Literary Devices

Happy New Year!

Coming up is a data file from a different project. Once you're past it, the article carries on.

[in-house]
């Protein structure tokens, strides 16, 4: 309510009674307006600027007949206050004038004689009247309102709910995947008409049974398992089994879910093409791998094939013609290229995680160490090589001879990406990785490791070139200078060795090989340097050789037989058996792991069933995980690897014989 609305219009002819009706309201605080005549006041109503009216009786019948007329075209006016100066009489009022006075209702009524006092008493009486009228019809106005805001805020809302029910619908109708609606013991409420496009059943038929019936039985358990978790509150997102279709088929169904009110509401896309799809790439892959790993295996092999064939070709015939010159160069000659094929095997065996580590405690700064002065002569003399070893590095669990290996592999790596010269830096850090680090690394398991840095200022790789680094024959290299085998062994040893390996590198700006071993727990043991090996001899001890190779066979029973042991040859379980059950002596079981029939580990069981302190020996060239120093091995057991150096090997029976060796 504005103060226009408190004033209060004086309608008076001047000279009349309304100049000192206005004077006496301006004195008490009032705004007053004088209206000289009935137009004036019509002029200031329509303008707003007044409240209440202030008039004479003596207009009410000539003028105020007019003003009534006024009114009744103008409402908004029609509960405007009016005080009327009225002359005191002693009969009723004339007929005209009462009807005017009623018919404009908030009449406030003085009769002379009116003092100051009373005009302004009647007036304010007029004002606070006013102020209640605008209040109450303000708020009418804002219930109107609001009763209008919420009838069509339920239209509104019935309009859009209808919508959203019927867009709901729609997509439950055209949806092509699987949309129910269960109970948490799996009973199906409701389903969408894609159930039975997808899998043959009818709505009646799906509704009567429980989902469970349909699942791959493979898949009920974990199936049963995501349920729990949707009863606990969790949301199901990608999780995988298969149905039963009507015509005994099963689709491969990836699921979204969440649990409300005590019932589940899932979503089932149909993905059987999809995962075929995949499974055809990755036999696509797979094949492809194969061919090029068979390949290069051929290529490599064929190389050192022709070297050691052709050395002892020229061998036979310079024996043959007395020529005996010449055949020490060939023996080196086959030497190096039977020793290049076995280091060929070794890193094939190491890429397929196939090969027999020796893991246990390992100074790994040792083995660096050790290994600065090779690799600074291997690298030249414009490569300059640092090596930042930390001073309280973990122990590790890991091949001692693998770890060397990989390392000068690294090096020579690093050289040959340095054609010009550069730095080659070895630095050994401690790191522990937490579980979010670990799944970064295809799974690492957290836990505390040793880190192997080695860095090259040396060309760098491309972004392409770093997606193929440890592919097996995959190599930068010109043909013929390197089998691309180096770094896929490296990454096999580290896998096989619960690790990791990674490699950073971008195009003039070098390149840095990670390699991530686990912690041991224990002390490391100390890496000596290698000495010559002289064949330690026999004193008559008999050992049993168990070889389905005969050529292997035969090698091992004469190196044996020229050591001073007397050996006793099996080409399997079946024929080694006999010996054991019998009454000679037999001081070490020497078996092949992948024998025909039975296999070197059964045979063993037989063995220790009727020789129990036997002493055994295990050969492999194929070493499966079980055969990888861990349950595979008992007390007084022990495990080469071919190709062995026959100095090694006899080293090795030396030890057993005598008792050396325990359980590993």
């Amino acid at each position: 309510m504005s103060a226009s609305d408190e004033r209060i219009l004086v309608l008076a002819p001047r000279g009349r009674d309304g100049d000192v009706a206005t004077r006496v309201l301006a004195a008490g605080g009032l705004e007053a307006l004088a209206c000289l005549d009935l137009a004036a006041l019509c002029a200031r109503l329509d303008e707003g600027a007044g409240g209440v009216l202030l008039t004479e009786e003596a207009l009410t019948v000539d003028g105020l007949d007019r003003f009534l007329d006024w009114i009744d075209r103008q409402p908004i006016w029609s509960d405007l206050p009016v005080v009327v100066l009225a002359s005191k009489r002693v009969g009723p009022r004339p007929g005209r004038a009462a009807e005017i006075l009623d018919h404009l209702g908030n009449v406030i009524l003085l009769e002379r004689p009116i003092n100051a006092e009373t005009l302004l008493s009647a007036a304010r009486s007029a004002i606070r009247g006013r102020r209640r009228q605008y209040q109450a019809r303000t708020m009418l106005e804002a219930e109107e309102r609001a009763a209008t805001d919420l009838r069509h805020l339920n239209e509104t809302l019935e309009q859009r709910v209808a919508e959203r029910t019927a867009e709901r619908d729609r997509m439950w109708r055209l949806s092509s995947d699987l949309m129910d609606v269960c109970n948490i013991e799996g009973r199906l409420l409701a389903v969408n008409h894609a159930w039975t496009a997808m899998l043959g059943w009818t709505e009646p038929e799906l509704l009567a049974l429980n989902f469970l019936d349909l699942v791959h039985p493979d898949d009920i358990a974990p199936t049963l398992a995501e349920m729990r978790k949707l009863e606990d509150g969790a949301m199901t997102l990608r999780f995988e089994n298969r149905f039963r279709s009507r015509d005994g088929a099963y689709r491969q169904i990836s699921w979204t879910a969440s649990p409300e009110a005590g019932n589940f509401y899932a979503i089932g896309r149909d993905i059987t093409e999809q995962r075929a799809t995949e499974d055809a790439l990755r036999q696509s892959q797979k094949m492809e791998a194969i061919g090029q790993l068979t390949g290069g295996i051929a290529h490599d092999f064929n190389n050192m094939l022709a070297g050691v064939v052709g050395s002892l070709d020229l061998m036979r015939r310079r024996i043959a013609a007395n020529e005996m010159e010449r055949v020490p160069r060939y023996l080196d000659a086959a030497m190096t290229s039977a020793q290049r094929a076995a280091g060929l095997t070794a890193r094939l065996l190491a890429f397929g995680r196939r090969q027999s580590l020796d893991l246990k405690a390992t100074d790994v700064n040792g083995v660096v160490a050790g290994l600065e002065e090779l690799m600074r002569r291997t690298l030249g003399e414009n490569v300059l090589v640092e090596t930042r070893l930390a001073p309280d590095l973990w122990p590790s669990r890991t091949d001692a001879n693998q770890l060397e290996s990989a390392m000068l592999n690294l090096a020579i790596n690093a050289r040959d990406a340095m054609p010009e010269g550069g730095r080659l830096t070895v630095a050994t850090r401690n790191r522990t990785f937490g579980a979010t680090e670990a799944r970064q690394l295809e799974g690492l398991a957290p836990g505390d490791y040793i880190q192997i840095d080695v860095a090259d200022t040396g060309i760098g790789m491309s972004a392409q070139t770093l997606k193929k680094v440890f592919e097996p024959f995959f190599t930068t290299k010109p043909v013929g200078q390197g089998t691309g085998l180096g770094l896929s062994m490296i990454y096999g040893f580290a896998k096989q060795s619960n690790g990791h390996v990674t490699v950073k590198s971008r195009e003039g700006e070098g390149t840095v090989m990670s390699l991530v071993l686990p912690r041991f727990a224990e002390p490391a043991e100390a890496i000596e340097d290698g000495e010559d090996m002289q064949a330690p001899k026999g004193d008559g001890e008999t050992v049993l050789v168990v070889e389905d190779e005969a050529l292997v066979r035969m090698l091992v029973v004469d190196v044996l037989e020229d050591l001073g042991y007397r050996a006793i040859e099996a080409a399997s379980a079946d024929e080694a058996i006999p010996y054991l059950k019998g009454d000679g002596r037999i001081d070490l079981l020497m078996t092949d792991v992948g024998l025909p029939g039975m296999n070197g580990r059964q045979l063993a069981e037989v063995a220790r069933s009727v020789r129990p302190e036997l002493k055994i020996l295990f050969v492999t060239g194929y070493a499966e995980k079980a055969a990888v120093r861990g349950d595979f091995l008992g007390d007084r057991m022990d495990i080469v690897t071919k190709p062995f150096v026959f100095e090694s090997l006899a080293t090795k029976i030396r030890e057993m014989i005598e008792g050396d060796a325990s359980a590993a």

All writers use literary devices. Former teachers of English are, perhaps, a bit more cogent of their importance. I probably neglected verbal irony to a disproportionate extent, for it is quite prevalent amoung the Northern Irish. Also, it is not unusual to find litotes present in a novel set in the British Isles. Dramatic irony is present in many places. I hesitate to elaborate any further, since doing so would reveal spoiler details of the novel. The same holds true for my use of foreshadowing, but one non-spoiler of an example  comes to mind– when Éimhear lectures “Liam” on Church & Bank Streets after leaving The Happy Asian. In regard to allusion, many of my allusions are to famous poets, but there are some to folk ballads as well (Little Musgrave, etc.), and also to prominent Northern Ireland musical artists, such as James Galway, Paul Brady, and Van Morrison. Two recurring biblical allusions—St. Peter and Cain– are key to the story. I use imagery quite a bit, most notably during the climax scene of the novel where the protagonist is moving from the Ulster Museum to Botanic Gardens and on to Stranmillis Embankment to Ormeau Bridge. Symbolism (some of Celtic origins) is present in the English Ivy references, in the Narrows, the rain, the Titanic, the bear, the trout, in other animate and inanimate objects (the oak, the flowers, and the stones), and in places, such as Ballybrady Island. When setting mood (and there are various moods to be found in the novel) I often relied on assonance and rhythm to give a poetic feel to the passage. One motif of note is the recurring references to the cardinal directions on the compass, symbolic of a distance between the peoples, and also that wisdom comes from the east. The protagonist’s stroll on The Mountain Road was first written as prose, then converted to poetry and then back to prose, a technique I use when teaching poetry to my students. Metaphorical applications include the river as both a fateful and changing force in life. Character archetypes are prevalent as well. Celtic myth is resorted to from time to time. For example, when Nick loses his sword, his sword being a phallic symbol; the story of the little bird is central to the tale; and the business about the Devil’s Half-Acre is drawn from a myth as well. Flashback is used in a few places, most notably to reveal expository details about the protagonist’s parents and his own past actions as well. Hyperbole is used in small ways. Smile  The Belfast setting contributes to the theme of civil discord while the specific setting of Will’s childhood home in Stranmillis alludes to St. Paul for the street names in that section are all of Biblical origins and his street is Damascus.  Point of view of narration was discussed in an earlier blog entry.

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